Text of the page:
What is the difference between ileostomies and colostomies? While the procedure of ileostomy vs colostomy may appear similar at first glance, they are certainly quite different. However, these two procedures can be the beginning of a new life for individuals with severe digestive issues. If you think you are one of them, consult your doctor to know more about the possible treatment for your condition.
What is Ileostomy
An ileostomy is a surgical procedure where the doctor made an opening called a stoma. This opening connects the lower end of your small intestine called ileum to your abdominal wall. Through the stoma, the doctor stitched the lower intestine into place. You might be given a special pouch or called an ostomy bag that you will wear on the outside. This ostomy bag will gather the entirety of your digested food.
The doctor completed this procedure if your colon or rectum cannot correctly do the job.
In case your ileostomy is not permanent, a doctor will reconnect your intestinal tract within your body once healing happens.
On the other hand, a permanent ileostomy will allow the surgeon to bypass or remove your colon, rectum, and anus. This condition will require you to have a pocket that permanently gathers your waste products. It could be internal or external.
Why A Surgeon Perform an Ileostomy?
In case you have a digestive organ issue that you cannot treat with medications, you may require an ileostomy procedure. Perhaps the most well-known purposes behind an ileostomy are inflammatory bowel disease (IBD). The two kinds of inflammatory bowel problem are ulcerative colitis and Crohn’s disease.
Ulcerative colitis has inflammation, blisters, and scarring yet includes the digestive organ and rectum.
Crohn’s disease can also incorporate any area of the digestive tract, from the mouth to the anus, to aggravation the lining with blisters and scarring.
Individuals with IBD will frequently discover blood and bodily fluid in their stool, and encounter weight loss, poor nutrition, and stomach pain.
Other issues that may require an ileostomy include:
- intestinal congenital disabilities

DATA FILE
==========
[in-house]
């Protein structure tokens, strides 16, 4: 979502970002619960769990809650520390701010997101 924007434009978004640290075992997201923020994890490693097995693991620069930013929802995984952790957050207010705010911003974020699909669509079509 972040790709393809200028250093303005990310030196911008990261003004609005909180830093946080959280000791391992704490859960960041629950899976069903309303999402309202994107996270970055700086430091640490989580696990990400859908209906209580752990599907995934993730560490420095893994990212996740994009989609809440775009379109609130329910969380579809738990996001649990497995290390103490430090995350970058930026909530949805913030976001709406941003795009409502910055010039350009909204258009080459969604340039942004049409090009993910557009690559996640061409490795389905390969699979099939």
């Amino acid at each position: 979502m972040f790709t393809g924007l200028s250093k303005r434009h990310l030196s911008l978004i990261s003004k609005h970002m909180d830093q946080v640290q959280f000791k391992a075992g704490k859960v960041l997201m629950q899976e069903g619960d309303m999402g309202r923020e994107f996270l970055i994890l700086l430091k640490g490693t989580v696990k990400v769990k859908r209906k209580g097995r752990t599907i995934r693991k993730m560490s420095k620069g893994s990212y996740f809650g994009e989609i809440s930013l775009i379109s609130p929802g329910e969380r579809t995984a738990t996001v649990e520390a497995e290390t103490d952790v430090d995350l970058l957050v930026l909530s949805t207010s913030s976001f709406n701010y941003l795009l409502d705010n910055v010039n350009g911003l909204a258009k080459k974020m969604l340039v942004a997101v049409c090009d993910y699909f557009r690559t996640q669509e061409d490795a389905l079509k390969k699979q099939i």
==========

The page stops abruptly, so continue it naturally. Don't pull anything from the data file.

- rectal or colon cancer
- Hirschsprung’s disease
- an acquired condition called familial polyposis, in which polyps structure in the colon that can prompt cancer
- injuries or accidents that include the intestines
Risks of ileostomy
Dangers that are explicit to ileostomies involve:
- internal bleeding
- a failure to assimilate enough supplements from food
- harm to the surrounding organs
- urinary tract, abdominal, or lung problems
- an intestinal obstruction because of scar tissue
- wounds that tear open or set aside an extended effort to mend
You may experience difficulty with your stoma. In case the skin around it is moist or irritated, you will struggle to get a seal with your ostomy bag. In this case, it can create a leakage. Your physician can recommend a medicated topical powder or spray to recover this troubled skin.
Some individuals carry their external pocket like a belt. If you use the belt too firmly, it can lead to ulcerative colitis problem.
Moreover, people may get confused between ileostomy vs colostomy, but the two procedures are entirely different.
What Is a Colostomy?
One of the differences between ileostomy vs colostomy is the surgical site. A colostomy is another surgical procedure to the abdominal wall. However, this procedure connects one end of the large intestine out through the abdominal wall. During this technique, the doctor diverted one end of the colon through a cut in the abdominal divider to make a stoma. Like ileostomy, a stoma is the opening in the skin, but you have to attach an ostomy cap to collect feces. Individuals with transitory or long-term colostomies have pockets appended to their sides where feces gather and can be effectively discarded.